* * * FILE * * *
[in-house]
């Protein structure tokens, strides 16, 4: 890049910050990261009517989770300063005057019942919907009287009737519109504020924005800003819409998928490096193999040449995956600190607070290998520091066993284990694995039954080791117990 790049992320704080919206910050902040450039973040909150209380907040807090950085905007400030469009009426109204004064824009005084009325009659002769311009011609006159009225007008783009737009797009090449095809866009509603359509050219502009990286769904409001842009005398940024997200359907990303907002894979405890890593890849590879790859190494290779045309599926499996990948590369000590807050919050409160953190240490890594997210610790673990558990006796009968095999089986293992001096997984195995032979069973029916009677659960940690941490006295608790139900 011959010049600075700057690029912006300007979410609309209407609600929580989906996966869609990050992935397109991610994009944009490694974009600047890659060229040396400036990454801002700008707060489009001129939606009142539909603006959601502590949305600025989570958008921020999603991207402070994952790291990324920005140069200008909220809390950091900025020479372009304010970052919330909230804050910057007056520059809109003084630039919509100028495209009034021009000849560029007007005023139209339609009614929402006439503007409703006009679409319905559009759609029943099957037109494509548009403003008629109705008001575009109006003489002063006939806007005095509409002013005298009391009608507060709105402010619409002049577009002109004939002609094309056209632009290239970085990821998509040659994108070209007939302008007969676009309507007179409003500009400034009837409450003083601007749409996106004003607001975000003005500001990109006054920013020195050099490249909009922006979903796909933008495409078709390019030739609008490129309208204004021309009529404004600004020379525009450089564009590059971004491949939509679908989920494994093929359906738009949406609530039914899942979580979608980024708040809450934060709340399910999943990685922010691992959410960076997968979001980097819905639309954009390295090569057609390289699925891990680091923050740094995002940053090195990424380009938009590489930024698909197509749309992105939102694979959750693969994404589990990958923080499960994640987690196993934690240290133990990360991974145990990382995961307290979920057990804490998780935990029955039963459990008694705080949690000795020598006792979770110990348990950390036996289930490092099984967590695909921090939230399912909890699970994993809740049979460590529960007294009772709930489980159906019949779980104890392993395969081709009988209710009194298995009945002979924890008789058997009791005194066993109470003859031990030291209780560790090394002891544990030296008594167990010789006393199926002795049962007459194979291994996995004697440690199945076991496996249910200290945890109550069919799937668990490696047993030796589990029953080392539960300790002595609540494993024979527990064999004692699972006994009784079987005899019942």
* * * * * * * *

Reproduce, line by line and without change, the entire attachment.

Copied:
[in-house]
């Protein structure tokens, strides 16, 4: 890049910050990261009517989770300063005057019942919907009287009737519109504020924005800003819409998928490096193999040449995956600190607070290998520091066993284990694995039954080791117990 790049992320704080919206910050902040450039973040909150209380907040807090950085905007400030469009009426109204004064824009005084009325009659002769311009011609006159009225007008783009737009797009090449095809866009509603359509050219502009990286769904409001842009005398940024997200359907990303907002894979405890890593890849590879790859190494290779045309599926499996990948590369000590807050919050409160953190240490890594997210610790673990558990006796009968095999089986293992001096997984195995032979069973029916009677659960940690941490006295608790139900 011959010049600075700057690029912006300007979410609309209407609600929580989906996966869609990050992935397109991610994009944009490694974009600047890659060229040396400036990454801002700008707060489009001129939606009142539909603006959601502590949305600025989570958008921020999603991207402070994952790291990324920005140069200008909220809390950091900025020479372009304010970052919330909230804050910057007056520059809109003084630039919509100028495209009034021009000849560029007007005023139209339609009614929402006439503007409703006009679409319905559009759609029943099957037109494509548009403003008629109705008001575009109006003489002063006939806007005095509409002013005298009391009608507060709105402010619409002049577009002109004939002609094309056209632009290239970085990821998509040659994108070209007939302008007969676009309507007179409003500009400034009837409450003083601007749409996106004003607001975000003005500001990109006054920013020195050099490249909009922006979903796909933008495409078709390019030739609008490129309208204004021309009529404004600004020379525009450089564009590059971004491949939509679908989920494994093929359906738009949406609530039914899942979580979608980024708040809450934060709340399910999943990685922010691992959410960076997968979001980097819905639309954009390295090569057609390289699925891990680091923050740094995002940053090195990424380009938009590489930024698909197509749309992105939102694979959750693969994404589990990958923080499960994640987690196993934690240290133990990360991974145990990382995961307290979920057990804490998780935990029955039963459990008694705080949690000795020598006792979770110990348990950390036996289930490092099984967590695909921090939230399912909890699970994993809740049979460590529960007294009772709930489980159906019949779980104890392993395969081709009988209710009194298995009945002979924890008789058997009791005194066993109470003859031990030291209780560790090394002891544990030296008594167990010789006393199926002795049962007459194979291994996995004697440690199945076991496996249910200290945890109550069919799937668990490696047993030796589990029953080392539960300790002595609540494993024979527990064999004692699972006994009784079987005899019942």